Thanksgiving is supposed to be about appreciating the good things in life. That’s a broad idea that is interpreted in deep and personal ways by each and every one of us.
For some, it is appreciation of family and home, for the food placed on the table. For the people around the table and the moments they have together.
For others, it’s a reflection of those not at the table. For the loved ones we’ve lost and the ones serving overseas. They are not at the table, but we are grateful to them as well.
For me, it’s family and friends and everything in between. We celebrate with food, but also with the time we spend together. And for those no longer with us, it’s the memories and stories that get better with time.
And then there’s comic books.
Yeah, comics. That thing that brings us all together here. The stories, the art, and how it comes together every month. The history, the fandom, the geekdom, and the conventions where we all meet. All of that makes me happy and I am grateful that we have this.
But there is something deeper, and it’s worth a moment of appreciation. As a medium, comics provide a type of escapism that is unlike any other medium. That’s because your own voice provides the soundtrack; from the Blam and Pow to the basic thought balloon. It’s not like movies where we hear the same voice.You hear it your way and I hear it mine.
The pictures are static, but when you put two or more together in sequence, they create a visual action that we populate in our brain. On the comic page, we imagine action where there is none. Because we are actively involved, we become immersed in the story.
When I was lonely, comics were there to make me feel like I was on a superhero team. When my view of the world was forming, comics nourished my mind with stories and ideas that expanded my concepts of time, space, justice, irony, love, hate, and, of course, power.
As I get older, comics reflect my own maturity. I seek out complex narratives that explore fresh ideas and adult themes. Comics are as flexible and diverse as the people who read them.
No other industry has an open-door policy like comics. Our biggest stars are accessible, generous, and involved with the fan base in astonishing ways. There’s little separation between the eager fan and the accomplished comic professional, both physically and emotionally. We are not an industry of roped-off privileged and elitist separatism.
If you desire to contribute to comics, the barriers to entry are quite low. A comic created by one person can look as good as one made by a professional team of creators. The same tools and techniques are accessible to all. You can create a comic from your basement that has production values that are comparable to a mainstream publisher.
If you’re reading this, you probably have some level of interest in making comics. Good for you, and if you actually publish your stories, good for all of us. Your basic interest in self-improvement means that at some point you will make a comic that touches someone.
Every few months or so, I go to a comic convention and host a panel or educational workshop on creating comics. It’s encouraging and uplifting to see people who take time from their busy lives to get into a room and share ideas and best practices. We get everyone from the top established talent to the hottest new creator to donate their time to the fans. This is amazing when you think about it.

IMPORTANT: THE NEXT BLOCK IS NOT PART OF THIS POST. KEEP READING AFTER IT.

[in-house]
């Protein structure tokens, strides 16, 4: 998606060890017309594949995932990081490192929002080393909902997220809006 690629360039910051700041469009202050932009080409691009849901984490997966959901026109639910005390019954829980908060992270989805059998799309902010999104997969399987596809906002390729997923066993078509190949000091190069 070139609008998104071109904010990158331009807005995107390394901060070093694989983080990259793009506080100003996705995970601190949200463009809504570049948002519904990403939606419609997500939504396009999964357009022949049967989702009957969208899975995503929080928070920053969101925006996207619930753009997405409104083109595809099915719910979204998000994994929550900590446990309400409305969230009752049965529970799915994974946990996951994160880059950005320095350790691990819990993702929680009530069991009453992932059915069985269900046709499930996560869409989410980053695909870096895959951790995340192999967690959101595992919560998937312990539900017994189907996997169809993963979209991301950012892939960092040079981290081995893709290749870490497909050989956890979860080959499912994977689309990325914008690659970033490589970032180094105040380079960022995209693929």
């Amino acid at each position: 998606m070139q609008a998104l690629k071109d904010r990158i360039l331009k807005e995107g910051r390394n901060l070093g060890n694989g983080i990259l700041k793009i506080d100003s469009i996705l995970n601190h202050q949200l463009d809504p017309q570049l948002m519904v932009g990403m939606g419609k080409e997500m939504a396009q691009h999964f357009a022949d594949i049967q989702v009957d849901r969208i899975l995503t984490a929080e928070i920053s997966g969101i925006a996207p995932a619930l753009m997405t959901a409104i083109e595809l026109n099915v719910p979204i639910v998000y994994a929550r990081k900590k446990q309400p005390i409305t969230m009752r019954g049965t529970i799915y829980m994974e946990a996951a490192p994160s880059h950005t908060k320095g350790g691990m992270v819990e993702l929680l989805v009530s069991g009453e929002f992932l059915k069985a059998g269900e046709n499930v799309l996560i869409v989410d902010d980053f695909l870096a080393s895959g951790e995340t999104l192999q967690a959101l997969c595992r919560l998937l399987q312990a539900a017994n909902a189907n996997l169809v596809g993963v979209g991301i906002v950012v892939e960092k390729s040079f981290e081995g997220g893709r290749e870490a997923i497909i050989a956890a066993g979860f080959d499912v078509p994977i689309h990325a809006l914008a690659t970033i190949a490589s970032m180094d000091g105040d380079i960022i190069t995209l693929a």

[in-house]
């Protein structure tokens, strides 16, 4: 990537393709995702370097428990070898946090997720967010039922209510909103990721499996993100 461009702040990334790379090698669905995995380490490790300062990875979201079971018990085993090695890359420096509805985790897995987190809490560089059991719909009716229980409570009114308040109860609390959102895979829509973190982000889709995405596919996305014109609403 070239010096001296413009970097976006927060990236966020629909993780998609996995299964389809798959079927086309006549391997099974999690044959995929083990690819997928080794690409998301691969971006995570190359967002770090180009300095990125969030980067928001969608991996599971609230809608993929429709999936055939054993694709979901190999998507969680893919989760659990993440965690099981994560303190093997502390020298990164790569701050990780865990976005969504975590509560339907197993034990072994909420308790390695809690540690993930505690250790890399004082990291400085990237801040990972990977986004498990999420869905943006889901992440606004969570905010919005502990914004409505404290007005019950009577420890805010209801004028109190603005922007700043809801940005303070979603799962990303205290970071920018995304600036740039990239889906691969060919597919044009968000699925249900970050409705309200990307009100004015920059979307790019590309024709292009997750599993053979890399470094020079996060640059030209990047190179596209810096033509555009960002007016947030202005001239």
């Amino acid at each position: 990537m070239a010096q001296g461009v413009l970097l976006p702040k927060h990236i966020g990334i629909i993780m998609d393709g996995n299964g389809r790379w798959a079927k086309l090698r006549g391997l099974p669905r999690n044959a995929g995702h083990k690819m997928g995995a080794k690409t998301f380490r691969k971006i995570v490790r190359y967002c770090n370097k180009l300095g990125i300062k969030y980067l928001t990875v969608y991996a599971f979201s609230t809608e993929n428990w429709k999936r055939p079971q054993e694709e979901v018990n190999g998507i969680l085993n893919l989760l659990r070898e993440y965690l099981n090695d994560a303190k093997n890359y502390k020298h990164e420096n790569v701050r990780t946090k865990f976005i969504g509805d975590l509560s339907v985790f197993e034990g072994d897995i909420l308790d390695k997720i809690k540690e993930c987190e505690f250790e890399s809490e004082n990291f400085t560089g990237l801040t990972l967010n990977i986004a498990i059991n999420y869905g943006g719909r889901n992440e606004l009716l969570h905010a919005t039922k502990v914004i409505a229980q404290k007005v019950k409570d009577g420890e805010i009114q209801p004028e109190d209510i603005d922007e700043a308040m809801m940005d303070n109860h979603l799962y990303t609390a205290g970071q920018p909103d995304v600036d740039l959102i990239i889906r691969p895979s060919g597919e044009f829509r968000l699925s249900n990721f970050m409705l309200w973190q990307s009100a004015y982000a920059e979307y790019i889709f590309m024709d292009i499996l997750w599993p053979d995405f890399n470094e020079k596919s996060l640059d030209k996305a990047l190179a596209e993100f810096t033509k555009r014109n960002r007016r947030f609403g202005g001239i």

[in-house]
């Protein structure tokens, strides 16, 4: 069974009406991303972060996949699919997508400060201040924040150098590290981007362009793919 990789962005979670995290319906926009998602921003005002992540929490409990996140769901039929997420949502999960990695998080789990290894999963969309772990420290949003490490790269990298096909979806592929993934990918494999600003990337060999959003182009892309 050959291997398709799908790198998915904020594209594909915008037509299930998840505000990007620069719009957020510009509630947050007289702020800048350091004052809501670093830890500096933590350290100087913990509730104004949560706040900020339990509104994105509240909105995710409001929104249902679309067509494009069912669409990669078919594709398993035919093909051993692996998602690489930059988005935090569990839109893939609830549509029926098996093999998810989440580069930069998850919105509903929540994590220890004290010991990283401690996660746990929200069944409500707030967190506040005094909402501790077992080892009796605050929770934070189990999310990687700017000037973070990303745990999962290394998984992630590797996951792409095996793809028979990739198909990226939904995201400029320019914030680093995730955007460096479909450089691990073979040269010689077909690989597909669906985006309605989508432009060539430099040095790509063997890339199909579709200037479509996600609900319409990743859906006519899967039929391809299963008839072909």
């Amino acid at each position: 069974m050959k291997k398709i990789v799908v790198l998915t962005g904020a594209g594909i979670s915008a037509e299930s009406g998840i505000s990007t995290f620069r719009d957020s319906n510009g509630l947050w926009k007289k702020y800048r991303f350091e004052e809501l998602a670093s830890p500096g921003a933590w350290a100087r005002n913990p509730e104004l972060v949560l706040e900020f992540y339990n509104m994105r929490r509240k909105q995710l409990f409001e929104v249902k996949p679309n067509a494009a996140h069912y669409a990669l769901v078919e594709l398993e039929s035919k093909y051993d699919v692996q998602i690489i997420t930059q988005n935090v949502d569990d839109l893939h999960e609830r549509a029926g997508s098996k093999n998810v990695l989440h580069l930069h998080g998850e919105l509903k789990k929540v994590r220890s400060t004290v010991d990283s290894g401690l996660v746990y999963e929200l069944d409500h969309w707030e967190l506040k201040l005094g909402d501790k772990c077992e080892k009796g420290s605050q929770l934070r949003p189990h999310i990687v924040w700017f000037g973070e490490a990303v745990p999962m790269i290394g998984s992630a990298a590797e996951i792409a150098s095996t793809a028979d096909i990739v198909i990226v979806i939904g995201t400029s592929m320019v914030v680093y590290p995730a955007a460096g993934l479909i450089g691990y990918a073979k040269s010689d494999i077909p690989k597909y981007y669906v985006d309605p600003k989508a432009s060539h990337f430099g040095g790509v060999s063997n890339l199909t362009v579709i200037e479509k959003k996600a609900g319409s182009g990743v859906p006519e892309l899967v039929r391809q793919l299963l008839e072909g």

In the 20 years that I have been doing conventions, I have never encountered a comic pro that asked for money to participate in a panel or workshop. No, they leave their artist alley table where they could be making money to tell you exactly how to do their job. They are, quite literally, training the people who may be their competition one day.
While we’re on the topic of conventions, it’s worth noting the magic moments we get when we gather together at big and small comicons. The stress of the real world melts away, even if for just a few hours, as we immerse ourselves in the stories and characters that enrich our lives. That we can find our tribes and share an experience under one roof is amazing as the stories that we love.
So in this reflective moment, I am grateful to the comic stories, the comic pros, the aspiring pros, and the entire industry for what we have created. We are all co-architects of this industry and shape it with our own enthusiasm and passion. We carve our small pieces of this shared universe and make it our own. We do this every month, and since we have such a relentless and rapid schedule, there’s room for many different ideas and interpretations. If the last issue didn’t work, we’ve always got next month to do better.
And, of course, I am grateful to you. To the creatives, the visionaries, and the fools who ignored otherwise good advice and made comics — even if making comics makes no sense from a financial perspective. To the ones who daydream in pictures and thought balloons. To the ones who have not given up on themselves and will keep improving their craft until their very last breath.
I am grateful to you because of all of these things…and one more. I know that you’re out there making comics. And you won’t quit. And if you don’t quit, I can’t quit either. Quitting is easy. Sticking with it, even after epic failures, is hard. Believe me, I know failure.
But when I see the traffic to the website and the subscriptions to the newsletter and the attendance at the conventions, I know that I am not alone. I’m part of something special that includes all of you out there, wherever you are. We are one big virtual studio.
When I sit down with my family and friends for Thanksgiving, I will be grateful to them for being part of my life. And, of course, I’ll be grateful for everything that we have in comics. We are very fortunate.
Thank you for everything. Happy Thanksgiving.
Keep making comics.